Keep It

Whether on the ta­ble or on dis­play, salt and pep­per shak­ers add a touch of whimsy to your kitchen.

Country Woman - - CONTENTS - BY JOE KENZ AND SANDY GAR­RI­SON

Spice things up with vin­tage salt and pep­per shak­ers.

Fea­tur­ing salt and pep­per to­gether at the ta­ble is a rel­a­tively re­cent phe­nom­e­non. His­tor­i­cally, sea­son­ings were added dur­ing cook­ing—and long a lux­ury only the af­flu­ent could af­ford. French King Louis XIV is thought to have brought salt and pep­per to­gether, pre­fer­ring his food only lightly sea­soned with the two in­gre­di­ents.

The in­ven­tion of the shaker is cred­ited to John Ma­son, of can­ning jar fame, in the late 1850s. Shak­ers did not prove very prac­ti­cal un­til 1911, when Chicago’s Mor­ton Salt Co. added mag­ne­sium car­bon­ate to keep salt from clump­ing. Its fa­mous slo­gan be­came “When it rains, it pours.” In the 1920s, large-scale man­u­fac­tur­ing of fig­u­ral shak­ers be­gan, in­clud­ing by the Ger­man firm Goebel, an early pro­ducer best known for the Hum­mel fig­urines.

Dur­ing the De­pres­sion, glass and ce­ramic com­pa­nies searched for new at­trac­tive, in­ex­pen­sive items to sell. Salt and pep­per shak­ers fit the bill, and soon com­pa­nies were pro­duc­ing them in many novel, col­or­ful forms. A fur­ther boost to the pop­u­lar­ity of shak­ers was the rise of the au­to­mo­bile. In­creas­ingly af­ford­able cars fos­tered tourism, and shak­ers be­came in­ex­pen­sive sou­venirs for trav­el­ers to take to the folks back home.

1 Ce­ramic Chick­ens

Rooster and hen salt and pep­pers are pop­u­lar nov­elty sets. This vin­tage ce­ramic pair is circa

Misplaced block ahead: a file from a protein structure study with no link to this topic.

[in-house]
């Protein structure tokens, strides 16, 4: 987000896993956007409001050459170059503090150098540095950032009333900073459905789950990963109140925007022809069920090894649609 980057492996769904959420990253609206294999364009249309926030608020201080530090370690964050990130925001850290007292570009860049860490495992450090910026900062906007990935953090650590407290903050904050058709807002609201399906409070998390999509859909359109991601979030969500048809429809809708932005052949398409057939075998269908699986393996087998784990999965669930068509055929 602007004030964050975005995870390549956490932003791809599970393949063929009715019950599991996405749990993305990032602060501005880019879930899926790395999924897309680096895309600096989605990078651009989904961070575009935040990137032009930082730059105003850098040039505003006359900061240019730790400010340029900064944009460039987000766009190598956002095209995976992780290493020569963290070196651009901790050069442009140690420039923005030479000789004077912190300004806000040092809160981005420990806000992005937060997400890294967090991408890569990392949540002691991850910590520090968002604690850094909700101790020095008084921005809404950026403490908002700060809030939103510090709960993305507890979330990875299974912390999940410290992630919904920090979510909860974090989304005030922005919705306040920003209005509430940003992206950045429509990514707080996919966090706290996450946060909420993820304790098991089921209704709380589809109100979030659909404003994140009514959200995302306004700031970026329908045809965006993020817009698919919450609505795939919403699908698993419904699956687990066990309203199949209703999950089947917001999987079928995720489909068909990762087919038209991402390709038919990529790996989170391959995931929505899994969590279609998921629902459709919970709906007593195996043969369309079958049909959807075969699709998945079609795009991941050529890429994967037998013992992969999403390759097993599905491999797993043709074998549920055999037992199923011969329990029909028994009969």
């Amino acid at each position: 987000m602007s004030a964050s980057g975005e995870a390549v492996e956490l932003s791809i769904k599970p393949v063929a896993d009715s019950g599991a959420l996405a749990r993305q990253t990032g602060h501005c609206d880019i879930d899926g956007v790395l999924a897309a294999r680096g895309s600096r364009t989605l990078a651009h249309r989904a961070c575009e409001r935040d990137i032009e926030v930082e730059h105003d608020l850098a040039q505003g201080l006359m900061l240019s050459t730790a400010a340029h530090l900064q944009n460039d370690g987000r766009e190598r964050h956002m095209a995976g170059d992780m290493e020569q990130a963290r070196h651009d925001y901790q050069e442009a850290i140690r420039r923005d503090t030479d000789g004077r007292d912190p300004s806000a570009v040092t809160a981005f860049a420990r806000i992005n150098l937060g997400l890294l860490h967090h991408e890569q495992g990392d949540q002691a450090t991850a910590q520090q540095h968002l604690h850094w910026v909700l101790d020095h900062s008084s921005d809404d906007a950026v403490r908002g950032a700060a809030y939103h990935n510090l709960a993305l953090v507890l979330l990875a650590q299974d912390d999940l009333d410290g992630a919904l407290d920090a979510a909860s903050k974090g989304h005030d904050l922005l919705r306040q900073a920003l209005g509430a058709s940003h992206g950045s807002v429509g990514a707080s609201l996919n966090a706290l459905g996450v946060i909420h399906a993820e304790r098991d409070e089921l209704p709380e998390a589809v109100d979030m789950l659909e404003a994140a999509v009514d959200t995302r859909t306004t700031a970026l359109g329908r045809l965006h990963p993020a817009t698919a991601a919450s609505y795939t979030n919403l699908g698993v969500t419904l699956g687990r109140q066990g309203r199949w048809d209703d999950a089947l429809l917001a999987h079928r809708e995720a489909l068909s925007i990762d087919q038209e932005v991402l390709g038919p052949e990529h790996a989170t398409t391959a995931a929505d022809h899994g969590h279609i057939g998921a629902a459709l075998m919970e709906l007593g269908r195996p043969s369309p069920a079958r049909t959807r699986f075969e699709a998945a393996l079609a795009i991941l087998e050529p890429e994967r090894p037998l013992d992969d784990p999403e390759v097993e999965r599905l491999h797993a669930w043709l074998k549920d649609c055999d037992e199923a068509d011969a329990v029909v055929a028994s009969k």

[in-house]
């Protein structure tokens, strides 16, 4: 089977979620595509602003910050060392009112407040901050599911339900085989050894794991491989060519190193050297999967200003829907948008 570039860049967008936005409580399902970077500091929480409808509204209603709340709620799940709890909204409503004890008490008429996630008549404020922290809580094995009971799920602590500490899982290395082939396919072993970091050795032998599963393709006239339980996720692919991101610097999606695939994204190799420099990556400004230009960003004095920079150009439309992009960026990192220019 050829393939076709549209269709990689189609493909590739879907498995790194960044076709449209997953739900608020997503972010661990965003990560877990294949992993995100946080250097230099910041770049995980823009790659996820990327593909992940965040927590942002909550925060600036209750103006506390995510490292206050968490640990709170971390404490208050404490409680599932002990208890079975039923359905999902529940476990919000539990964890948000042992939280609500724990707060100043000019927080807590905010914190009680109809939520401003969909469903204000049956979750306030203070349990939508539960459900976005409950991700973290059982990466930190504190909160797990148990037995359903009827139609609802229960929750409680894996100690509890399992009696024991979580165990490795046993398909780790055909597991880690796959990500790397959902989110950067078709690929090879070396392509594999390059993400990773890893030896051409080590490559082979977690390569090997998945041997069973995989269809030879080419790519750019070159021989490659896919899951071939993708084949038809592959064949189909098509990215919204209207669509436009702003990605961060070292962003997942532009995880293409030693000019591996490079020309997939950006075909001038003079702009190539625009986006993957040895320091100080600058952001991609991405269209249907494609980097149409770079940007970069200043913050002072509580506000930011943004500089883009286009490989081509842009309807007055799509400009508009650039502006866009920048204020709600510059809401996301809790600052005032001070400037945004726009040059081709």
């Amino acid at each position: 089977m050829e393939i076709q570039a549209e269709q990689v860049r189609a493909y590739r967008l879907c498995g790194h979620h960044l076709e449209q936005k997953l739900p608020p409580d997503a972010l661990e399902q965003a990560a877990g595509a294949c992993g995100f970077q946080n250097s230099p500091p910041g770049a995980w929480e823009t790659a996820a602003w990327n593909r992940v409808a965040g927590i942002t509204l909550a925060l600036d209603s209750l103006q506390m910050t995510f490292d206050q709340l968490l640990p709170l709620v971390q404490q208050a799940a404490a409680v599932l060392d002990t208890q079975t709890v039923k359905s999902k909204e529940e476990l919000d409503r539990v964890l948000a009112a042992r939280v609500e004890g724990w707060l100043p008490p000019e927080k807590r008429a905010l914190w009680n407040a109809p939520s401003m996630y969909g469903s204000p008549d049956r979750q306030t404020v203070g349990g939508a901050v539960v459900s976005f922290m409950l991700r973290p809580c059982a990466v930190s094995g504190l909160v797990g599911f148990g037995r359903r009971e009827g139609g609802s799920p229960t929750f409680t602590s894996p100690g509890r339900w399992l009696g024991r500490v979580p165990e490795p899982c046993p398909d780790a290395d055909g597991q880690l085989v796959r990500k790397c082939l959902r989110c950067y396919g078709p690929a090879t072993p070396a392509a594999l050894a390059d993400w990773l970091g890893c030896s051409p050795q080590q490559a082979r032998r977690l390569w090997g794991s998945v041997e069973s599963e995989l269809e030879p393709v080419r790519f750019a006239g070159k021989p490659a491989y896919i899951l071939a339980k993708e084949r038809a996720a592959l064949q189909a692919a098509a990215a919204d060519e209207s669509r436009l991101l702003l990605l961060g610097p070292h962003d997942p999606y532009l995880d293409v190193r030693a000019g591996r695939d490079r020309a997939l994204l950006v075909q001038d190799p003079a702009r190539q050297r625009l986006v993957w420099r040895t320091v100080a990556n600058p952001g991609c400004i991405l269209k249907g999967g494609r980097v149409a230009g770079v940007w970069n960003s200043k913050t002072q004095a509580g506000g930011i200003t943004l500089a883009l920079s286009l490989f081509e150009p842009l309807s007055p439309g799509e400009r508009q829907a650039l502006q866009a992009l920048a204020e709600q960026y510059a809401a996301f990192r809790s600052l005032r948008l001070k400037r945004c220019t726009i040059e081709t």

1960. Chick­ens were all the rage be­cause they were con­sid­ered very French, in vogue at the time thanks in part to the fame of such tastemak­ers as Ju­lia Child and Jackie Kennedy.

Worth: $12-$20

2 Three Face Pat­tern Glass

This lovely pair is made from early Amer­i­can pat­tern glass, also known as pressed or Vic­to­rian glass. Match­ing sets of shak­ers in this type of glass were man­u­fac­tured by a num­ber of Amer­i­can firms from ap­prox­i­mately 1850 to 1910. George Dun­can & Sons in­tro­duced the orig­i­nal Three Face pat­tern in 1878. The tops on these early ex­am­ples ap­pear to be pewter and, in­stead of stan­dard round holes, the sea­son­ing flows through star-shaped open­ings. Worth: $35-$50

3 De­pres­sion Glass

Ribbed green De­pres­sion glass is a 1930s ver­sion of pat­tern glass. These larger “range shak­ers” of­ten were part of can­is­ter sets as­so­ci­ated with the iconic Hoosier cab­i­net. These shak­ers are miss­ing their orig­i­nal pa­per la­bels, while the tops are made of alu­minum and show some wear.

Worth: $40-$50 in good con­di­tion

4 Oranges

An­thro­po­mor­phic char­ac­ters are com­mon in nov­elty shak­ers, and these oranges are a typ­i­cal ex­am­ple. They still bear an orig­i­nal price sticker marked “Florida Fes­ti­val” and were prob­a­bly made in Ja­pan dur­ing the 1960s.

Worth: $10-$25

5 Wooden Sou­venir

Rus­tic sou­venir shak­ers such as these were made from a va­ri­ety of woods, of­ten lo­cal, and came in many shapes and sizes. These hand-painted, hand­carved cof­fee pots hail from Corunna, On­tario, Canada, circa 1960. Worth: $5-$15

Joe Kenz, a cer­ti­fied per­sonal prop­erty ap­praiser, and Sandy Gar­ri­son are co-own­ers of Rhubarb Reign, an antiques and de­sign busi­ness. To­gether they bring more than 40 years of ex­pe­ri­ence to their work. The au­thors wish to thank the Mar­shall County His­tor­i­cal So­ci­ety in In­di­ana for ac­cess to its col­lec­tion.

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